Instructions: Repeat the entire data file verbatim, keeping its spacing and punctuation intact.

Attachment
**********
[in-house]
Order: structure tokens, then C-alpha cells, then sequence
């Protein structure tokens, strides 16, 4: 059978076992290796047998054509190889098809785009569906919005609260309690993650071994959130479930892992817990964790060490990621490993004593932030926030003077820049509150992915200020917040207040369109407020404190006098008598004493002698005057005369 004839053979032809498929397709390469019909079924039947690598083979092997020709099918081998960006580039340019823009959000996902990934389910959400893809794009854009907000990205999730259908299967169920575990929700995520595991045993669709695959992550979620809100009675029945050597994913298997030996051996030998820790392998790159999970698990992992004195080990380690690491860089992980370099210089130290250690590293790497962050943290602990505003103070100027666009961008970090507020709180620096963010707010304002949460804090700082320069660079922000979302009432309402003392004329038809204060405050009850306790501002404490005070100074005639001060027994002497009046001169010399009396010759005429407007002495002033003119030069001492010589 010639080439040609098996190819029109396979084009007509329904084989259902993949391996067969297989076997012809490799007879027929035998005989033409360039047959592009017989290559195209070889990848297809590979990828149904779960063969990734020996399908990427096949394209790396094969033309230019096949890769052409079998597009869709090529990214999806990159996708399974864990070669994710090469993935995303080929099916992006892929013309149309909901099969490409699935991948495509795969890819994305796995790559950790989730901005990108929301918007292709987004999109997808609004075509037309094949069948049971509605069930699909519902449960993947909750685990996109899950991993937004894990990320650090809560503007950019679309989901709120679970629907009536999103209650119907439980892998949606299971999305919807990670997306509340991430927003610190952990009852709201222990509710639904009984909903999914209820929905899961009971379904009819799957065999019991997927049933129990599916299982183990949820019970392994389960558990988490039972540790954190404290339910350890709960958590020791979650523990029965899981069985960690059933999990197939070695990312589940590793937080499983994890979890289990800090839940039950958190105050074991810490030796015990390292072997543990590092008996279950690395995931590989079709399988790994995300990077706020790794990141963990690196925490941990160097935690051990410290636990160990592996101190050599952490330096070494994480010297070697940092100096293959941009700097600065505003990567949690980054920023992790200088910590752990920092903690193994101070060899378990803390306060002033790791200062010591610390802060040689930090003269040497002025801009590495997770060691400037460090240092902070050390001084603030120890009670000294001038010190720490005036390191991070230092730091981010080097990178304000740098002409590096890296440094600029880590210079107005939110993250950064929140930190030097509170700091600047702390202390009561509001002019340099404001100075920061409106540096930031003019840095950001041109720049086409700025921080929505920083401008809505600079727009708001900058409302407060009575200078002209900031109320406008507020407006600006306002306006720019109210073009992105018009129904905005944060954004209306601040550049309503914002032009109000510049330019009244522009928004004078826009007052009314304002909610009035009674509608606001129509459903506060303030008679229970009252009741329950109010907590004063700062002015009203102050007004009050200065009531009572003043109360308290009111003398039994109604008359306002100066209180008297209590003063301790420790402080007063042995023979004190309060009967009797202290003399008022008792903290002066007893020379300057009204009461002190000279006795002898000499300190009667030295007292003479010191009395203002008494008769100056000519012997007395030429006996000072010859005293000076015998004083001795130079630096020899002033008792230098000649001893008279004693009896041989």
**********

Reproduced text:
[in-house]
Order: structure tokens, then C-alpha cells, then sequence
């Protein structure tokens, strides 16, 4: 059978076992290796047998054509190889098809785009569906919005609260309690993650071994959130479930892992817990964790060490990621490993004593932030926030003077820049509150992915200020917040207040369109407020404190006098008598004493002698005057005369 004839053979032809498929397709390469019909079924039947690598083979092997020709099918081998960006580039340019823009959000996902990934389910959400893809794009854009907000990205999730259908299967169920575990929700995520595991045993669709695959992550979620809100009675029945050597994913298997030996051996030998820790392998790159999970698990992992004195080990380690690491860089992980370099210089130290250690590293790497962050943290602990505003103070100027666009961008970090507020709180620096963010707010304002949460804090700082320069660079922000979302009432309402003392004329038809204060405050009850306790501002404490005070100074005639001060027994002497009046001169010399009396010759005429407007002495002033003119030069001492010589 010639080439040609098996190819029109396979084009007509329904084989259902993949391996067969297989076997012809490799007879027929035998005989033409360039047959592009017989290559195209070889990848297809590979990828149904779960063969990734020996399908990427096949394209790396094969033309230019096949890769052409079998597009869709090529990214999806990159996708399974864990070669994710090469993935995303080929099916992006892929013309149309909901099969490409699935991948495509795969890819994305796995790559950790989730901005990108929301918007292709987004999109997808609004075509037309094949069948049971509605069930699909519902449960993947909750685990996109899950991993937004894990990320650090809560503007950019679309989901709120679970629907009536999103209650119907439980892998949606299971999305919807990670997306509340991430927003610190952990009852709201222990509710639904009984909903999914209820929905899961009971379904009819799957065999019991997927049933129990599916299982183990949820019970392994389960558990988490039972540790954190404290339910350890709960958590020791979650523990029965899981069985960690059933999990197939070695990312589940590793937080499983994890979890289990800090839940039950958190105050074991810490030796015990390292072997543990590092008996279950690395995931590989079709399988790994995300990077706020790794990141963990690196925490941990160097935690051990410290636990160990592996101190050599952490330096070494994480010297070697940092100096293959941009700097600065505003990567949690980054920023992790200088910590752990920092903690193994101070060899378990803390306060002033790791200062010591610390802060040689930090003269040497002025801009590495997770060691400037460090240092902070050390001084603030120890009670000294001038010190720490005036390191991070230092730091981010080097990178304000740098002409590096890296440094600029880590210079107005939110993250950064929140930190030097509170700091600047702390202390009561509001002019340099404001100075920061409106540096930031003019840095950001041109720049086409700025921080929505920083401008809505600079727009708001900058409302407060009575200078002209900031109320406008507020407006600006306002306006720019109210073009992105018009129904905005944060954004209306601040550049309503914002032009109000510049330019009244522009928004004078826009007052009314304002909610009035009674509608606001129509459903506060303030008679229970009252009741329950109010907590004063700062002015009203102050007004009050200065009531009572003043109360308290009111003398039994109604008359306002100066209180008297209590003063301790420790402080007063042995023979004190309060009967009797202290003399008022008792903290002066007893020379300057009204009461002190000279006795002898000499300190009667030295007292003479010191009395203002008494008769100056000519012997007395030429006996000072010859005293000076015998004083001795130079630096020899002033008792230098000649001893008279004693009896041989």